WHY are blue flowers so desirable? Perhaps because blue is relatively rare in nature.
Plant breeders still haven't unlocked the secret of a blue daylily, let alone a true blue rose (don't be fooled by those in the florist's window: their stems have been dipped in dye).
The Australian kangaroo paw (Anigozanthos) from WA is a perennial with strappy leaves and colourful sprays of tubular flowers carried on upright stems, in various shades and combinations of red, yellow and green - but not blue.
Then in 2013 hybridists at Kings Park Botanic Garden in Perth discovered a plant from a 2012 cross carrying brilliant blue flowers and history was made: teal blue Anigozanthos 'Masqueriade' is due to reach commercial nurseries this month.
Kangaroo paws have been popular garden and cut flowers for many years as they are free flowering and remain fresh in water for weeks.
There are eleven species, all endemic to WA and all available from garden centres s and specialist native plant nurseries.
In 2007 Kings Park Botanic Gardens and Parks Authority in Perth began a dedicated kangaroo paw breeding program to combat disease susceptibility and to breed hardier garden plants, kangaroo paws being prone to some soil borne diseases and to a fungal attack known as ink disease.
The program also sought extended flowering times; good flower colour and form; heat and cold hardiness; and tolerance to dry conditions with low nutrients
Senior Plant Breeder Digby Growns said that the discovery of the blue kangaroo paw was a piece of serendipity - a happy discovery that came about by accident.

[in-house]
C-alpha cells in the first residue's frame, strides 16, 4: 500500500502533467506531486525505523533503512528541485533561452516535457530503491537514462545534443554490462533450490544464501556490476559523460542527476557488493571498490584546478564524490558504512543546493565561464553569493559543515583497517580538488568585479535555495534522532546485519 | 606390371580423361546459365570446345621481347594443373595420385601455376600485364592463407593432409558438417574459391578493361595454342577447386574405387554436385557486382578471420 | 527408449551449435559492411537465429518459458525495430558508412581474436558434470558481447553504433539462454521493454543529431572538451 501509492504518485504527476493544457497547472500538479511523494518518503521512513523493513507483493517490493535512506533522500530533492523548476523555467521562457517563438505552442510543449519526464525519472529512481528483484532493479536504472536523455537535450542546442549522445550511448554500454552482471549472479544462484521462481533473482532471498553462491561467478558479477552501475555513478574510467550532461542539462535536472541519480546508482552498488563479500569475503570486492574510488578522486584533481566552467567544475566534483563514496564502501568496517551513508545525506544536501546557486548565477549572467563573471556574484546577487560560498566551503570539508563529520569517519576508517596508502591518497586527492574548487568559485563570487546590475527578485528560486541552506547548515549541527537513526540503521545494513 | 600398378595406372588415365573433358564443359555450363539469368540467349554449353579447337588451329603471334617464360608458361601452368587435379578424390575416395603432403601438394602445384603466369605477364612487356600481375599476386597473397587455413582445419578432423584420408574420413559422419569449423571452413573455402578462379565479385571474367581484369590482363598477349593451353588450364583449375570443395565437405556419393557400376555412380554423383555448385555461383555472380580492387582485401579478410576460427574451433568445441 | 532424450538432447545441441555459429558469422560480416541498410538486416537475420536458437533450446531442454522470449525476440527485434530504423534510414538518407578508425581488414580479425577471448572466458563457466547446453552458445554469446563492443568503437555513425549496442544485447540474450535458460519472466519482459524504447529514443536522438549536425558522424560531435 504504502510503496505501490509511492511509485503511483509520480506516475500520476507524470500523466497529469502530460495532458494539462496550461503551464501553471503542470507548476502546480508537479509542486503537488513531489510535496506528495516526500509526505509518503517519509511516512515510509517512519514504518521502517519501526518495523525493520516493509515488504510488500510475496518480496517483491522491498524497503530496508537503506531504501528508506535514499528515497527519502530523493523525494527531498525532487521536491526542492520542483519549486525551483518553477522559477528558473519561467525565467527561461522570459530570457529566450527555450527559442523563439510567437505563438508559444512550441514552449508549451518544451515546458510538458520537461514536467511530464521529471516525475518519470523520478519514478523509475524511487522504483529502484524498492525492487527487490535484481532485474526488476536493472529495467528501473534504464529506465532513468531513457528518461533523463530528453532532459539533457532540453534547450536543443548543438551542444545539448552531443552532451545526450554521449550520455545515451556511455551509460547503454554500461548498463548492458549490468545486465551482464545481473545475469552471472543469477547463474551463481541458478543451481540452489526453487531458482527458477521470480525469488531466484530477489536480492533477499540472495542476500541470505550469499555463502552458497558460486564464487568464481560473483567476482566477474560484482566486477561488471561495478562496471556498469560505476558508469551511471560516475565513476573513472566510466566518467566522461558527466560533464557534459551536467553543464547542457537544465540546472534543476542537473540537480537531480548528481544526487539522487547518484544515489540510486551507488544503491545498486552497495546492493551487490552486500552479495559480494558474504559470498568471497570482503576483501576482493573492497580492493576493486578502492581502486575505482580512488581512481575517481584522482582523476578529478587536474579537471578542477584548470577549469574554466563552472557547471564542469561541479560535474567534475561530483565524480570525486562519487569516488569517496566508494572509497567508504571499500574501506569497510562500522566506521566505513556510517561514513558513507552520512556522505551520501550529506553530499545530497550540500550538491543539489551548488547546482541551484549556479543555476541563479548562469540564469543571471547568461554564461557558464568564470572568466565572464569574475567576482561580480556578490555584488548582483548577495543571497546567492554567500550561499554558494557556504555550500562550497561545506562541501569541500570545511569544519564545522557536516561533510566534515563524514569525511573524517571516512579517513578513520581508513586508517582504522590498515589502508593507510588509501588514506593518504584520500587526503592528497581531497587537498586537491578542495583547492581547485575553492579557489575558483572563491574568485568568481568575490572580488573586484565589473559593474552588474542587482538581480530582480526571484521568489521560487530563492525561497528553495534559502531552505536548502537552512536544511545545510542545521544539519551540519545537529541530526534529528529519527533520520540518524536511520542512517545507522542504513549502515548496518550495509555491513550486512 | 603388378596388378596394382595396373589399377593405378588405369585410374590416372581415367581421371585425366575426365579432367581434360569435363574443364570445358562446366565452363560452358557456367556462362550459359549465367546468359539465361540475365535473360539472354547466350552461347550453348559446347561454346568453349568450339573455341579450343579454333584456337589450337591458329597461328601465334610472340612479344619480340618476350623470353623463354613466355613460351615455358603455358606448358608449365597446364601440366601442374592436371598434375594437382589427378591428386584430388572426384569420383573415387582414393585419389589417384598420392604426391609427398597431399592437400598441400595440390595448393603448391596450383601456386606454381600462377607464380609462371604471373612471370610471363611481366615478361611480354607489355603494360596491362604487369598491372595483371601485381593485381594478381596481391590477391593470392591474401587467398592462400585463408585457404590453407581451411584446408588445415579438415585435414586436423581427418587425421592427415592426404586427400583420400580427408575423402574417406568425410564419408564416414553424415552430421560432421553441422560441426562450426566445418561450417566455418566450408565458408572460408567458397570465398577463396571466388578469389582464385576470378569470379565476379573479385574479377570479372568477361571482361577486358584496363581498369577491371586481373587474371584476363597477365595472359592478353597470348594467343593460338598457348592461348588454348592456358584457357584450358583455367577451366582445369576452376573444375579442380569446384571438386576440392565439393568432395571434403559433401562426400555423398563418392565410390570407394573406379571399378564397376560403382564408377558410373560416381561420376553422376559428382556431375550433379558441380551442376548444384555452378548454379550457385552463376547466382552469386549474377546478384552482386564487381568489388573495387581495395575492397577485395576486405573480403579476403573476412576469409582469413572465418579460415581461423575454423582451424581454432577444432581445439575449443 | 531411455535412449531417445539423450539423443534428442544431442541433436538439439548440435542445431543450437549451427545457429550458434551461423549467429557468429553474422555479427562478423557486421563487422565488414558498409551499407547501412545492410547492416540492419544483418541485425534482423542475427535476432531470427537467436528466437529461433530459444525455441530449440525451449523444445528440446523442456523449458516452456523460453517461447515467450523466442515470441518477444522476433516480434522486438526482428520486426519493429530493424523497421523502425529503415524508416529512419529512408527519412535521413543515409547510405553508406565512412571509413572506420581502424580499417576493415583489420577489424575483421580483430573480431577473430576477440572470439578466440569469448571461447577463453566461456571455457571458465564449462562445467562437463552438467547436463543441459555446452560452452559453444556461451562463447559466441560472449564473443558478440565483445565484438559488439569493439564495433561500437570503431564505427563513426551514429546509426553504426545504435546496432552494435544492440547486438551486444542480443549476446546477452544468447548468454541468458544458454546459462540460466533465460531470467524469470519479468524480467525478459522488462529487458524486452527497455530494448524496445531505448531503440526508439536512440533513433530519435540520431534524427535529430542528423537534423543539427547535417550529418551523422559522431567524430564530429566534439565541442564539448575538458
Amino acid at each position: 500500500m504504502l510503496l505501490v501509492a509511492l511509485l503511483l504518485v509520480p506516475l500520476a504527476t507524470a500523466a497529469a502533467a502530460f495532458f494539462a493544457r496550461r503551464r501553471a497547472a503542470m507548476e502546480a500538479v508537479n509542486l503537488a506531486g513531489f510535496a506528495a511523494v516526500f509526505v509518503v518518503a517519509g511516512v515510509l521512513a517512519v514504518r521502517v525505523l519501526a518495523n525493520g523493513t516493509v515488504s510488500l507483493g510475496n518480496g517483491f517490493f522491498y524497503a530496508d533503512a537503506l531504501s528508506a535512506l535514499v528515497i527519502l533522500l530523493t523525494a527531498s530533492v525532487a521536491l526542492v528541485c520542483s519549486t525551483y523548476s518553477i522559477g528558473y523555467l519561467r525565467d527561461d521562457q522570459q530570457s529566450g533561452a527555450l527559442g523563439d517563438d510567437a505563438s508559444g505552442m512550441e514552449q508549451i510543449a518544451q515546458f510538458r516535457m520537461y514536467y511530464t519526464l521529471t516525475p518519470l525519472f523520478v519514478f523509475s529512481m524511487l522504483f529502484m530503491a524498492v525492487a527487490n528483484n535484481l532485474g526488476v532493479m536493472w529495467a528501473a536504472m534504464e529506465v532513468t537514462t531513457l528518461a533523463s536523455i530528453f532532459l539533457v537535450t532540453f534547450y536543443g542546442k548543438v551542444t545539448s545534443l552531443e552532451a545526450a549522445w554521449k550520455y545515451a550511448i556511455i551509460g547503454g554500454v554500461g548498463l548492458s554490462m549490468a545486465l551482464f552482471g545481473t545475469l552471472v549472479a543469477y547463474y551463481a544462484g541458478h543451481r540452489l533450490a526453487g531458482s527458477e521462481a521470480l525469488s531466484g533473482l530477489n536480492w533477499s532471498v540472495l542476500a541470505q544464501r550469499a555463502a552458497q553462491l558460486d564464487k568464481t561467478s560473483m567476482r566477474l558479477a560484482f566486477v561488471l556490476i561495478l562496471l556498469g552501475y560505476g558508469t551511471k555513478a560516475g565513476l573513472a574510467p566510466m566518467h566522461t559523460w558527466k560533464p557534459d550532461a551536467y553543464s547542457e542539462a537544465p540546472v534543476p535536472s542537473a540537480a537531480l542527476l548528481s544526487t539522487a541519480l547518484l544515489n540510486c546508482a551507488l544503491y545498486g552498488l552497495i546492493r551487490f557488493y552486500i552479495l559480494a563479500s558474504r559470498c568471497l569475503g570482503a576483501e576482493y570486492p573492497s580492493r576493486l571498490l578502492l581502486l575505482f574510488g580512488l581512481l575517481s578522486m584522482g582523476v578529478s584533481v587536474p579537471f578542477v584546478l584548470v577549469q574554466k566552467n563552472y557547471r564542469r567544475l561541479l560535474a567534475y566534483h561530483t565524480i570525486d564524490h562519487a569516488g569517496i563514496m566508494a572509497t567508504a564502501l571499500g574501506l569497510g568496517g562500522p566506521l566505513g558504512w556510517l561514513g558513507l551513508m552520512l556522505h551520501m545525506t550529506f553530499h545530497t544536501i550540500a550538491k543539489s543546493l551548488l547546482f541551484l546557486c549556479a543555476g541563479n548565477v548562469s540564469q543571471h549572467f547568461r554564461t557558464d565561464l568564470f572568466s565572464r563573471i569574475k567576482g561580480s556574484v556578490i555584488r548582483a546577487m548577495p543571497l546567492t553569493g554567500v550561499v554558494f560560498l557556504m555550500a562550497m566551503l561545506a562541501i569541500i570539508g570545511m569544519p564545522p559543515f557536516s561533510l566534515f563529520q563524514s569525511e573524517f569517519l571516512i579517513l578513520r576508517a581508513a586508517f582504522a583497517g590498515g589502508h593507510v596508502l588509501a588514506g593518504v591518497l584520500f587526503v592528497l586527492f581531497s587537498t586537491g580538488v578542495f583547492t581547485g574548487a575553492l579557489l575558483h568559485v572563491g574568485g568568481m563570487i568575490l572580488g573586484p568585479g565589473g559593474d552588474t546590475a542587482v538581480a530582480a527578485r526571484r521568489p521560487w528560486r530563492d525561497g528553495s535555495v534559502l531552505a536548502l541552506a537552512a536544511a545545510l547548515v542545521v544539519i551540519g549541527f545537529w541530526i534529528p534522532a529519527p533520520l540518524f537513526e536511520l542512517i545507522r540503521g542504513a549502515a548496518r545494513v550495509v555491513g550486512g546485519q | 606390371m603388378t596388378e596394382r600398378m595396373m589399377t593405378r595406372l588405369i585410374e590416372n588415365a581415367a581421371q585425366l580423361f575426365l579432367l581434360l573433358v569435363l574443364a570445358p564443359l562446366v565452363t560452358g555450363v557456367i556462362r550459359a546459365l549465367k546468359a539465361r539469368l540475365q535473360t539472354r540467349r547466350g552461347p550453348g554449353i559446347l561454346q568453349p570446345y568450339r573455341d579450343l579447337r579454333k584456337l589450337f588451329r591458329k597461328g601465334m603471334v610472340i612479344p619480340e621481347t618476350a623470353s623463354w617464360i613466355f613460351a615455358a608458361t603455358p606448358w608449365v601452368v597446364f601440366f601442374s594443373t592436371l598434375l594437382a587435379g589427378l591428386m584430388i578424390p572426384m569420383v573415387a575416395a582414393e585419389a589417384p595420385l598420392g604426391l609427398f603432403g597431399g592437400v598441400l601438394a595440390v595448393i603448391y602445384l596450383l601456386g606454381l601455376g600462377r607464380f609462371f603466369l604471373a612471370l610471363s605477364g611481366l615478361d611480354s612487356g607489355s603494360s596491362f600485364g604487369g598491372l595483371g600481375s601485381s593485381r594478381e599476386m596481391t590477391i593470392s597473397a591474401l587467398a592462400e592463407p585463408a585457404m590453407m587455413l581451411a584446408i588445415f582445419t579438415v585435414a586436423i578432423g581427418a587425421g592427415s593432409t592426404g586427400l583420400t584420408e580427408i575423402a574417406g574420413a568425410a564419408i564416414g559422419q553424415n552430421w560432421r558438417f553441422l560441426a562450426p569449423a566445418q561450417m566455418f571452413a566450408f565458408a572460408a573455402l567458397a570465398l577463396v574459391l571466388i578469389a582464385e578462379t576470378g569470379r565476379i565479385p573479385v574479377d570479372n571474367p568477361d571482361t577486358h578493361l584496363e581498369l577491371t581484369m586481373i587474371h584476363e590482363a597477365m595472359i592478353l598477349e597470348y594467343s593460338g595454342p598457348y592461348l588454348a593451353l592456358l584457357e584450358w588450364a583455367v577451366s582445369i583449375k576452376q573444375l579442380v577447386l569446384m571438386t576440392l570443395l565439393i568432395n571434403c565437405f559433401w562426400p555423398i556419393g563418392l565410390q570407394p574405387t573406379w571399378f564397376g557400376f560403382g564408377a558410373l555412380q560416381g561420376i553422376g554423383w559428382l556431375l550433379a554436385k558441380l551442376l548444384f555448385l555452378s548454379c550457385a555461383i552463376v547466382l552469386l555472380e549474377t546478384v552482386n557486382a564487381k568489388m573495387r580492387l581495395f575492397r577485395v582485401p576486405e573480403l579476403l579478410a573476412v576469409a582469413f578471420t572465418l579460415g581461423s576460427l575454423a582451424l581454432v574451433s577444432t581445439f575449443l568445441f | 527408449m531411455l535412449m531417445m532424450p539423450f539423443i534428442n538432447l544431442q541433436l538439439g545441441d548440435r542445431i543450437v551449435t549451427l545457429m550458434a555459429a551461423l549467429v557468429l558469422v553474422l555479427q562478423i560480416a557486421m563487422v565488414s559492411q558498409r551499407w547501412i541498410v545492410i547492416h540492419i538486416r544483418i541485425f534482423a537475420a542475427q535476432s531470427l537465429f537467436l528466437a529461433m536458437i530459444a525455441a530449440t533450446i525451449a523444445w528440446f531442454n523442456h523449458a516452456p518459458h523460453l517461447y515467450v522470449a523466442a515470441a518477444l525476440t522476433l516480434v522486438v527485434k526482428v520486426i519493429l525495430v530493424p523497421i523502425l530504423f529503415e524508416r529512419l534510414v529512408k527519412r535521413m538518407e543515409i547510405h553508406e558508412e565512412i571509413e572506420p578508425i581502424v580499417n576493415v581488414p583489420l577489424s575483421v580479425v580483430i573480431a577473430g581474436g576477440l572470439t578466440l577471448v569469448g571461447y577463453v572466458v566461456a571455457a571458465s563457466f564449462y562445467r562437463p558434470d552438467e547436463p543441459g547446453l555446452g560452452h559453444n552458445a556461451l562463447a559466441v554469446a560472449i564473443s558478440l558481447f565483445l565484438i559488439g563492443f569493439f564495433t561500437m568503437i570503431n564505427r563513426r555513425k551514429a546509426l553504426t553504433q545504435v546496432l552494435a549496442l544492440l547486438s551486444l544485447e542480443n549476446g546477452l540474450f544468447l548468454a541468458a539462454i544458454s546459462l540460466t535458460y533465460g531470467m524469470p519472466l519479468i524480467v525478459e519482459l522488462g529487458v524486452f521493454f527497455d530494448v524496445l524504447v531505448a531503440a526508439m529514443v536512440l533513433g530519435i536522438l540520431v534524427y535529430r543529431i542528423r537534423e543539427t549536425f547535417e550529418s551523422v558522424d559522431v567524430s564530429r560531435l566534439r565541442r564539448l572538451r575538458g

"In 2013 a teal blue plant started flowering from a cross that we did in 2012," he said. "It had an absolute wow factor and I knew we had to target it."
Digby is proud of the Kings Park breeding program's environmental focus. Their hardy plant cultivars offer reduced water and fertiliser needs and provide habitat for birds, insects, reptiles and small mammals.
All kangaroo paw species do best in an open sunny, position with good air circulation and good drainage. They dislike humidity and hate having wet feet.
Those that are marginally frost hardy can be treated like cannas in cold districts: cut old flowering stems and leaves to the base in autumn and cover the plant with a thick layer of mulch for winter protection.
Older plants can be dug up in autumn and their roots divided and planted in pots while they re-establish.
I planted two kangaroo paws when we re-designed part of the garden in 2020 to be more drought hardy.
'Big Red' has scarlet flowers on 1.5 metre stems. 'Bush Surprise' is smaller, with orange-red flowers on 60-centimetre stems.
Both are happy with our red granite soil and look lovely among clumps of Poa labillardieri, a hardy, steel blue, native grass. I can't wait to add 'Maasquerade' to my collection.
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